Man arrested for Rape as resistor of TM Eye operation
A man wanted for rape was arrested in Camden Market yesterday afternoon during a joint operation, code named Prefix, between TM Eye detectives and Camden police, tackling the sale of counterfeit goods. TM Eye detectives have been undertaking a covert operation code named ‘Prefix’ to gather evidence against the criminal traders who openly sell fake goods in and around Camden market. The man alleged to be involved in the sale of fake Beats headphones and Louis Vuitton goods was identified by police as being wanted on the Police National Computer when they stopped him with TM Eye detectives to obtain details to progress the investigation and prosecution by way of a private criminal prosecution. The man remains in custody at Holborn police station.
TM Eye Director David McKelvey said,”This was another clear example of how joint partnership working can be successful. A man suspected of a serious sexual assault was arrested. This follows a recent case in Manchester during Operation Mordor that led to the arrest of a man for attempted Murder. Those involved in IP crime are criminals involved in all forms of criminality. It is organised crime.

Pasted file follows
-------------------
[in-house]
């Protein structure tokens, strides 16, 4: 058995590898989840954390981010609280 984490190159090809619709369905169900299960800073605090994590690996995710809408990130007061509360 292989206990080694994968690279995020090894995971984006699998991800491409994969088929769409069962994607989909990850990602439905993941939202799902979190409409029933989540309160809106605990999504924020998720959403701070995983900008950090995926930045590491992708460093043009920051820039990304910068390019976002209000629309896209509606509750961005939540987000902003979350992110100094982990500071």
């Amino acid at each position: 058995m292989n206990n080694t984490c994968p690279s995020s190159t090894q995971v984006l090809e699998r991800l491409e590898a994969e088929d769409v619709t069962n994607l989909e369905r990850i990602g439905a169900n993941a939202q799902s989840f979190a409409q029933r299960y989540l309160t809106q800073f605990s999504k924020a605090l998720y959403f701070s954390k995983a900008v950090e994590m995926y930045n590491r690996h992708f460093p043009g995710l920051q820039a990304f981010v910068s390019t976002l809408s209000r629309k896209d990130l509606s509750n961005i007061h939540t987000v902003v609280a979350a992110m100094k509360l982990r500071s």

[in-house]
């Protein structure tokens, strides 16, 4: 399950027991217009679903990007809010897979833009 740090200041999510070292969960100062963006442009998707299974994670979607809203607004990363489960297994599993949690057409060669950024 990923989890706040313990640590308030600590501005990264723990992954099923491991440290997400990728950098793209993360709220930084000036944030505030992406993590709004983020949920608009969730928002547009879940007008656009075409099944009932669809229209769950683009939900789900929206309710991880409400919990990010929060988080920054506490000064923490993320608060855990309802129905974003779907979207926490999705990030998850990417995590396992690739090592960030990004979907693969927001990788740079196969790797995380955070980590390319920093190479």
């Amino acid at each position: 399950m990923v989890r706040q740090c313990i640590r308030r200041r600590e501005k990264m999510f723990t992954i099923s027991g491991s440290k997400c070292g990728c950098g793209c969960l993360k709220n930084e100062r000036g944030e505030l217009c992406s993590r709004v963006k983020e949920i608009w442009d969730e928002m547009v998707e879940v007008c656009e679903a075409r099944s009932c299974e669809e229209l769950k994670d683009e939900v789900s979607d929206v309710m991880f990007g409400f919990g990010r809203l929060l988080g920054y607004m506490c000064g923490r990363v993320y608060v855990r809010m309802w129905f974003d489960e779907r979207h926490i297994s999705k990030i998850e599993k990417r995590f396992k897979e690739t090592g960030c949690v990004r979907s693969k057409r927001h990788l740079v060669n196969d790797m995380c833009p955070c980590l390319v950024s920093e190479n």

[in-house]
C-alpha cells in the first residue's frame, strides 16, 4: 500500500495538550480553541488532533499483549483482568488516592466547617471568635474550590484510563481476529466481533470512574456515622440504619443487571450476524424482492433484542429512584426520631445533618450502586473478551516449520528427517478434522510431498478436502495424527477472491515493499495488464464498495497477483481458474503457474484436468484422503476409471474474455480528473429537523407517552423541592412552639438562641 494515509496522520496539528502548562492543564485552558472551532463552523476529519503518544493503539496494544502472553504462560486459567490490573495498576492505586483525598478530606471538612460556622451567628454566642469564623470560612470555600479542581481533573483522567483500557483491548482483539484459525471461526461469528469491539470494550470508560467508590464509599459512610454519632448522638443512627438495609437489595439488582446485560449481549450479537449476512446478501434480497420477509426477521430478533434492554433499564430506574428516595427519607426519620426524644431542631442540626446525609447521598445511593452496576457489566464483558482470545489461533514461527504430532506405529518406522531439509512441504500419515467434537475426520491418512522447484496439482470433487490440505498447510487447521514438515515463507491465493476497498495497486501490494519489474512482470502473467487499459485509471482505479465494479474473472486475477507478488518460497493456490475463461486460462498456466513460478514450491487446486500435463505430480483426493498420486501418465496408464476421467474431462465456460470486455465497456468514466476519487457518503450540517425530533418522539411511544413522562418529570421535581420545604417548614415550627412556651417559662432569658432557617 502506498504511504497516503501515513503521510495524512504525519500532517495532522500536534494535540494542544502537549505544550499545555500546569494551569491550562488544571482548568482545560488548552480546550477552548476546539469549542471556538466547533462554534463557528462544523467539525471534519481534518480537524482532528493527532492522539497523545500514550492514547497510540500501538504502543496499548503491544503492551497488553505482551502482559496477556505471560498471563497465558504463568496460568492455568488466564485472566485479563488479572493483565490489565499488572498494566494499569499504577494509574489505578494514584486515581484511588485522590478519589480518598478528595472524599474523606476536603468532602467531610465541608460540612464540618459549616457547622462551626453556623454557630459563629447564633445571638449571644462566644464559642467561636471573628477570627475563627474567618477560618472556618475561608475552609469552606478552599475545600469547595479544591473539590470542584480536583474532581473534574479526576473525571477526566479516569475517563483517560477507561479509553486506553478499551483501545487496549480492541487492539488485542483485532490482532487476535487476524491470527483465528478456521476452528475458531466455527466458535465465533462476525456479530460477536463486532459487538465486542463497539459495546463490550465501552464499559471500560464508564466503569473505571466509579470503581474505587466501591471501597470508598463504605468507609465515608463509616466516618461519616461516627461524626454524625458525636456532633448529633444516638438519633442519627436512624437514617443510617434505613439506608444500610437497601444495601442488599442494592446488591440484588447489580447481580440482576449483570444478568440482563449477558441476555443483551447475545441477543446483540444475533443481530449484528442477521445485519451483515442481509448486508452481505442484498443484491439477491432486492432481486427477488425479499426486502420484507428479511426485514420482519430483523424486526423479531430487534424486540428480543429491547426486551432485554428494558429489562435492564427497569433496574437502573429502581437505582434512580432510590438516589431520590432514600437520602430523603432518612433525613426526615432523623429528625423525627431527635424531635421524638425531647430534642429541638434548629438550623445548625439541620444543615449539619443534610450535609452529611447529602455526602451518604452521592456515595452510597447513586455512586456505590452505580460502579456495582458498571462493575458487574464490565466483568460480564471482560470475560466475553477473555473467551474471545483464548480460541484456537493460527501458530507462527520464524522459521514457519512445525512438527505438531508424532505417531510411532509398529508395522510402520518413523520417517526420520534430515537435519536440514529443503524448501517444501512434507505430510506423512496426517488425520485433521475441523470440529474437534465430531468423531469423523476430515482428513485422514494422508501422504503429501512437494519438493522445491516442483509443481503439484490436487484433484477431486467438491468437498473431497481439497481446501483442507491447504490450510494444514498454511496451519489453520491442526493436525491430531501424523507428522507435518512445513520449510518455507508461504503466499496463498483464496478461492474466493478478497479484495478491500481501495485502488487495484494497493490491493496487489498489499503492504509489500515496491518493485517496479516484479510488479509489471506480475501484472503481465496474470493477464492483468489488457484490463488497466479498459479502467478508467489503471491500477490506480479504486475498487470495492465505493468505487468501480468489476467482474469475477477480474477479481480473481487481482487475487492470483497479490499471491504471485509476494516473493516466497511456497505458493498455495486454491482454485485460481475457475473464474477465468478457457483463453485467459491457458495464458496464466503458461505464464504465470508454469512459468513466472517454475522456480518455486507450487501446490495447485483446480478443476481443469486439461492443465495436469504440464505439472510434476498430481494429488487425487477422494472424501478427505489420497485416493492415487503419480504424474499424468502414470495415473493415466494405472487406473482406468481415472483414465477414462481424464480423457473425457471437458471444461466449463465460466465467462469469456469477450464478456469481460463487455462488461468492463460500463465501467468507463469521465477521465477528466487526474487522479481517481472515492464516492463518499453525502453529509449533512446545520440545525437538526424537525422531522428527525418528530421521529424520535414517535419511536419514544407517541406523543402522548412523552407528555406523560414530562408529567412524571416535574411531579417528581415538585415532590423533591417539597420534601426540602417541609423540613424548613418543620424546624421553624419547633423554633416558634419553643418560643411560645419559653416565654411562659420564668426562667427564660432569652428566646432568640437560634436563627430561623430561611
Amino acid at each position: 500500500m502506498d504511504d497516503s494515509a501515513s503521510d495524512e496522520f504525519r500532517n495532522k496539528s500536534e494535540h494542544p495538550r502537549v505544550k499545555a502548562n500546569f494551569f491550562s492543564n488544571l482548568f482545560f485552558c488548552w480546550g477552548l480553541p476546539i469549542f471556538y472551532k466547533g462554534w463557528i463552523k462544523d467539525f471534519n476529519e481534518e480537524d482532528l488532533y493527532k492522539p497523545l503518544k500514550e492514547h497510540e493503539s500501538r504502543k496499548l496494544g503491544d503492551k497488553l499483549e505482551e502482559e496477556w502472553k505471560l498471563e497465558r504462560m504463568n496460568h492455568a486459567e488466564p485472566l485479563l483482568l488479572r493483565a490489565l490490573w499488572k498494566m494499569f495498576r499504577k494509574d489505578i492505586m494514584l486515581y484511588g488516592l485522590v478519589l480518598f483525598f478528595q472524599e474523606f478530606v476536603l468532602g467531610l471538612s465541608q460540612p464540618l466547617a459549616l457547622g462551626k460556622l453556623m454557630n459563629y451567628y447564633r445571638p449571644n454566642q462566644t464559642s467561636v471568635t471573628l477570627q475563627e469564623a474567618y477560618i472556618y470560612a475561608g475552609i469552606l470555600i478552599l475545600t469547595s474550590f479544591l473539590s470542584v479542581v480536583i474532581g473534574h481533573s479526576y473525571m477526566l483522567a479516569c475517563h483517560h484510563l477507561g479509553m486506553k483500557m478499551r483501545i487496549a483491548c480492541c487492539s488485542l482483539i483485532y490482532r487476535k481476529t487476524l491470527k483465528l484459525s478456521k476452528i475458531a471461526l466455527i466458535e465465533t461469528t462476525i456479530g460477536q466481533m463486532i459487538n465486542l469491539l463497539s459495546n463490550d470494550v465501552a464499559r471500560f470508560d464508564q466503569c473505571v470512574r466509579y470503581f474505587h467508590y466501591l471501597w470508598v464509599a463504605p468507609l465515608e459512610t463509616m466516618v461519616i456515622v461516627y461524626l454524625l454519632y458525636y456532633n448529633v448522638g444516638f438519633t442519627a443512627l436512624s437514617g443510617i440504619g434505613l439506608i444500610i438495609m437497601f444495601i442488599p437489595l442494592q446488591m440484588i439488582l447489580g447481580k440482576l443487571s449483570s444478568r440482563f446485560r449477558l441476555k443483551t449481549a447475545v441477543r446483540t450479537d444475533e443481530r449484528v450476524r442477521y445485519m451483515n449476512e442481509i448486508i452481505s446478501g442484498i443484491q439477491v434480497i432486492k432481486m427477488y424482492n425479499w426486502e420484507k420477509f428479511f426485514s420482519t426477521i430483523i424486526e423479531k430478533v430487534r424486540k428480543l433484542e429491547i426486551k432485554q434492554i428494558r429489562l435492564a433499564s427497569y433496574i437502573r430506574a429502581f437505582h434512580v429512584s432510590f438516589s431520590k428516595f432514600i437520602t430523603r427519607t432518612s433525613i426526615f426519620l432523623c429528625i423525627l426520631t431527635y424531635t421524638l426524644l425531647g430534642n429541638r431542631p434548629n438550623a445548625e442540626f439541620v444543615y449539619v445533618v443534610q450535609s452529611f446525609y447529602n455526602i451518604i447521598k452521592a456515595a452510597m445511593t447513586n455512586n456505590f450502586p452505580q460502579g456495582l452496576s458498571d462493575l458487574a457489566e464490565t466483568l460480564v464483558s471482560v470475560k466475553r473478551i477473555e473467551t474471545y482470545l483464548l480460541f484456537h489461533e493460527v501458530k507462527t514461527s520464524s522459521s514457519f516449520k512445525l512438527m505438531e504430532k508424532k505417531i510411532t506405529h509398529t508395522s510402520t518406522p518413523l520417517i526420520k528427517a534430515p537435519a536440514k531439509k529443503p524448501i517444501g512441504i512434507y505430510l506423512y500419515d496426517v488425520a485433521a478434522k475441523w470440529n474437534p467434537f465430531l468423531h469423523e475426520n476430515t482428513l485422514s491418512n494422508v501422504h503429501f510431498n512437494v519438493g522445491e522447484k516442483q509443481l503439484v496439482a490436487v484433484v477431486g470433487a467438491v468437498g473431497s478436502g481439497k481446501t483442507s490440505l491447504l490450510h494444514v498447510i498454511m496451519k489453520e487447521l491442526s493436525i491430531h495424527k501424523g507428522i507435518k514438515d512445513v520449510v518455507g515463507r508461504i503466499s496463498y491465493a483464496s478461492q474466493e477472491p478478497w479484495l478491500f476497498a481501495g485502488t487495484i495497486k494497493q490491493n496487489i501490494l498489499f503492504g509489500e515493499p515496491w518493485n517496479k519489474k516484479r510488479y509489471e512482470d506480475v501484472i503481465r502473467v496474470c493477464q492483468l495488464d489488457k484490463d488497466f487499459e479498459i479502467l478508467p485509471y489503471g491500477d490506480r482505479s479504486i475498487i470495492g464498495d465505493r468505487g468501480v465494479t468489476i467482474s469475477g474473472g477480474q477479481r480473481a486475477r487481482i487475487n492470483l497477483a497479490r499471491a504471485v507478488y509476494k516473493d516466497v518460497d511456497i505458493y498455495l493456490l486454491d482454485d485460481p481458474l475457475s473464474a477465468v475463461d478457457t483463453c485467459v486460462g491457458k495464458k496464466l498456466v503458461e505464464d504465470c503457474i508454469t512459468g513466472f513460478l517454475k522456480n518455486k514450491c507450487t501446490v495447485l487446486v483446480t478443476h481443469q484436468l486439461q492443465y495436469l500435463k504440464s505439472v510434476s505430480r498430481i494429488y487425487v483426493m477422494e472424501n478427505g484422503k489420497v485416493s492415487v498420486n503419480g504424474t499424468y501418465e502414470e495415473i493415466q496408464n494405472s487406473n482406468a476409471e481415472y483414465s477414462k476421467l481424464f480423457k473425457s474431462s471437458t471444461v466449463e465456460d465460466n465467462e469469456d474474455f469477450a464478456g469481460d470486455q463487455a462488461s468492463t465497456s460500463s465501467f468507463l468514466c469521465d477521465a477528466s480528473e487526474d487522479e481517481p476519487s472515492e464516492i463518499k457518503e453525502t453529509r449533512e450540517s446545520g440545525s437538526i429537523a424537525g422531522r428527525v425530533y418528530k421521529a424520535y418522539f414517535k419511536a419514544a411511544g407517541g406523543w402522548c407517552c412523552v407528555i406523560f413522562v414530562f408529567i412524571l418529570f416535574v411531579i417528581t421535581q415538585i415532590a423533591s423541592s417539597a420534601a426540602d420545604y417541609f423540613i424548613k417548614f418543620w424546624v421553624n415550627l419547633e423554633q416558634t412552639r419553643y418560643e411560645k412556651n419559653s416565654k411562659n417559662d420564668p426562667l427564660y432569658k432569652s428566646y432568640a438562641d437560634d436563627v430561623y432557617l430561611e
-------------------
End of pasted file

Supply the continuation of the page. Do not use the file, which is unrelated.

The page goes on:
It also again highlights the importance of TM Eye’s Information Sharing Agreement with the ACRO Criminal Records Office, that allows the sharing of information and recording of convictions of those prosecuted by TM Eye in private criminal prosecutions”.
As a result of its Operation Prefix TM Eye has to date convicted 35 criminals by way of private criminal prosecutions, selling fake goods in Camden market and the surrounding area . We believe that this has had a dramatic impact and resulted in the reduction of the open sale of fake goods for brands we represent. Those who risk selling illicit goods that TM Eye protects, risk prosecution and conviction. The fear has been put back onto the criminals involved.”
TM Eye has convicted over 300 persons by way of private criminal prosecutions.
Over 2,500 offences have been cleared up.
All those convicted have their convictions recorded on the Police National Computer and have their photographs, fingerprints and DNA taken.